Erin Dean writes for the Sunday Mail
Published: November 20, 2021 at 17:04 EDT | Updated: November 20, 2021 at 18:55 EDT
She is the patient who continues to define the career of Professor Ian Roberts. On a sunny afternoon in 1990, a 10-year-old girl was rushed into the emergency doctor's ward.
When an SUV tried to overtake another car on the other side of the road at a speed of 70 miles per hour, she kept sitting in the back seat of her parents' car.
As a result, there was a frontal collision, and the car carrying the little girl was the first to bear the brunt. Both her parents were pronounced dead at the scene.
She survived the impact, but there was bleeding in her stomach-the result of the seat belt pressing on her abdomen.
She was fully awake, and he was sure she would do it. However, an hour later, a colleague told him that the girl was dead. She bleeds heavily during stomach repair surgery and eventually died of excessive blood loss.
"I was shocked, there was nothing we could do," said Professor Roberts, who later became one of the leading experts in severe blood loss in the UK.
A drug that releases a compound that prevents blood clotting can save a third of people who suffer from severe blood loss-but only 5% of British patients are given this drug (photo of a car accident)
"Serious bleeding is so common, I don't understand why there is no simple hemostatic solution. We have many tools that can effectively deal with relatively small bleeding-so why not use heavy bleeding?
"At that moment, I became addicted to researching treatments to end unnecessary deaths caused by blood loss."
But 20 years later, Professor Roberts warned that similar scenes are still being played out across the country-despite the extensive and effective treatment methods.
A cheap drug called tranexamic acid or TXA can save a third of people who suffer from severe blood loss without side effects.
The drug costs £2 per dose to the NHS and can be injected directly into the thigh muscles — or through a vein in the arm — and prevents the release of compounds that prevent blood clotting.
It is used all over the world to treat victims of road accidents and other major traumatic events. However, according to a new study, only 5% of British patients may benefit from the accident.
The clear findings published by Professor Roberts and his colleagues at the London School of Hygiene and Tropical Medicine also showed that only 3% of people received the drug within the critical first hour.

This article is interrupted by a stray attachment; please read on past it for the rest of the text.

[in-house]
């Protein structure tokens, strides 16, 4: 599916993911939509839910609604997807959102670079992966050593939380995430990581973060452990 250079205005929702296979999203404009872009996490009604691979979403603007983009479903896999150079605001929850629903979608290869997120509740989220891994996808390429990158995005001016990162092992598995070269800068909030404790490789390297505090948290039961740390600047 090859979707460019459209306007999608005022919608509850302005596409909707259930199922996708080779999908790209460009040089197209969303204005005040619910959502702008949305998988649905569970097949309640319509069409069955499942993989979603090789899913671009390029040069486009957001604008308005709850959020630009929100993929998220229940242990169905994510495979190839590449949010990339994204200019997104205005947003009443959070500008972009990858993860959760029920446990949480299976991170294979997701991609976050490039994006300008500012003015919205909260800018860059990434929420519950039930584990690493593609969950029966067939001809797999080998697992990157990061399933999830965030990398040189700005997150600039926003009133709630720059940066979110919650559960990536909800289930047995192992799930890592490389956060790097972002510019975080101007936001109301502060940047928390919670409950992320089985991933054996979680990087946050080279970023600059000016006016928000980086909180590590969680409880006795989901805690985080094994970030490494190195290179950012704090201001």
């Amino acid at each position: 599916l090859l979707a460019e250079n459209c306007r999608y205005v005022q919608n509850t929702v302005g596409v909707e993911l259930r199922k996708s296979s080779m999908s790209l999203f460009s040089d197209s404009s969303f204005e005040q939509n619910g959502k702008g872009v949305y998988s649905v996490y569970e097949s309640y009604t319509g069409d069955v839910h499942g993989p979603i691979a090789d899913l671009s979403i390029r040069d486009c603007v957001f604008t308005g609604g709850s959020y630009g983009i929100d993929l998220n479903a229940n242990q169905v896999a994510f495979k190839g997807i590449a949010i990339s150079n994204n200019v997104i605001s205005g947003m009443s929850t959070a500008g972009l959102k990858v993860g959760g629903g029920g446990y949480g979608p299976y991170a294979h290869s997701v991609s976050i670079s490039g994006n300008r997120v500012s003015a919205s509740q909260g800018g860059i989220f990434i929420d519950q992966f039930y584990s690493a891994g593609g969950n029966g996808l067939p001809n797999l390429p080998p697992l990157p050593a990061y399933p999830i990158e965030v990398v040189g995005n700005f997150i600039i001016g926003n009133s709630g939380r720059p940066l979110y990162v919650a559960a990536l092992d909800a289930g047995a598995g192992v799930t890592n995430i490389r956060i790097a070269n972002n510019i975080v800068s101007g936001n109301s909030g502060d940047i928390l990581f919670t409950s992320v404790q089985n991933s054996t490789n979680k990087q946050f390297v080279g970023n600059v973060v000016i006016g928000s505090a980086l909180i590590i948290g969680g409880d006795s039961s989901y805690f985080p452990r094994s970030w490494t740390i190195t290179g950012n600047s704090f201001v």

A cheap drug called tranexamic acid or TXA can save a third of people who suffer from severe blood loss without side effects
In the public investigation into the 2017 Manchester Arena terrorist attack, this kind of non-use of the drug has now become the main line of interrogation. ) Was killed at a concert.
The family criticized the care provided by the nursing staff that night, and Professor Roberts wrote to Chairman Sir John Sanders suggesting that if TXA is used effectively, more people may be saved.
Since that intervention, paramedics have been questioning whether they are treating patients with this drug-especially in the case of 28-year-old John Atkinson, who was lying unattended on the floor of the hall while lying on his legs. He was injured severely and lost blood and died 47 minutes.
His family accused the emergency services of allowing "precious time to fade" when John bleeds to death.
The investigation learned that the first paramedic who cared for Mr. Atkinson "lost" his medicine bag, while the second paramedic did use TXA to control bleeding, but more than an hour after Mr. Atkinson was injured.
Lawyers for the Atkinsons said that there was no evidence that TXA would save John, but he did "admit that it would save lives in some cases."
Professor Roberts, the current professor of epidemiology at the London School of Hygiene and Tropical Medicine, said that the reluctance to use TXA results in hundreds of preventable deaths every year. This is a nationwide scandal.
"Our research on more than 100,000 trauma victims shows that currently less than 10% of patients can benefit," he said.
'This is shocking, because there is no scientific objection to its life-saving benefits.
'The problem is poor execution. Not enough people get it, and if they do, it's usually too late. Thousands of people all over the world bleed unnecessarily to death every year. This is wrong.
The 42-year-old dairy farmer Jonathan Willis (Jonathan Willis) is a patient who can prove the life-saving coagulation benefits of tranexamic acid (TXA).
In October 2020, the father of five children was unloading a trailer on his Cambridgeshire farm.
When he walked out of the cab to check the load, his forklift rolled forward, and one of the three-foot-long steel nails forced through his abdomen, piercing him into the trailer.
Piercing: Surgeons Emmanuel Huguet and Jonathan Willis and Dingding
After Jonathan’s wife Wendy madly dialed 999, the paramedics rushed to the scene within 7 minutes and found that the fork had pierced his intestines, only a few millimeters away from other organs and major blood vessels, making the situation life-threatening.
The first medicine provided by medical staff from the East Anglia air ambulance was TXA, which was injected into a vein in Jonathan's arm to prevent internal bleeding.
Throughout the ordeal, Jonathan was awake and used an angle grinder to cut the fork from the forklift, but the fork still pierced his body. When he arrived at the hospital, before the seven-hour major operation, he was given another dose of TXA.
Jonathan was discharged from the hospital two weeks later, although it took nearly five months for his wound to heal completely.
A year after the accident, both he and Wendy felt "very lucky" to have all the tools available to save Jonathan's life-including TXA.
Wendy said: "If the air ambulance team did not improve their skills that day, Jonathan would not go to the hospital."
"They controlled the situation-it was like my worst nightmare-and made all the right decisions."
At the same time, Jonathan said: "I am very, very grateful that there are so many expert teams who can help me through the difficulties.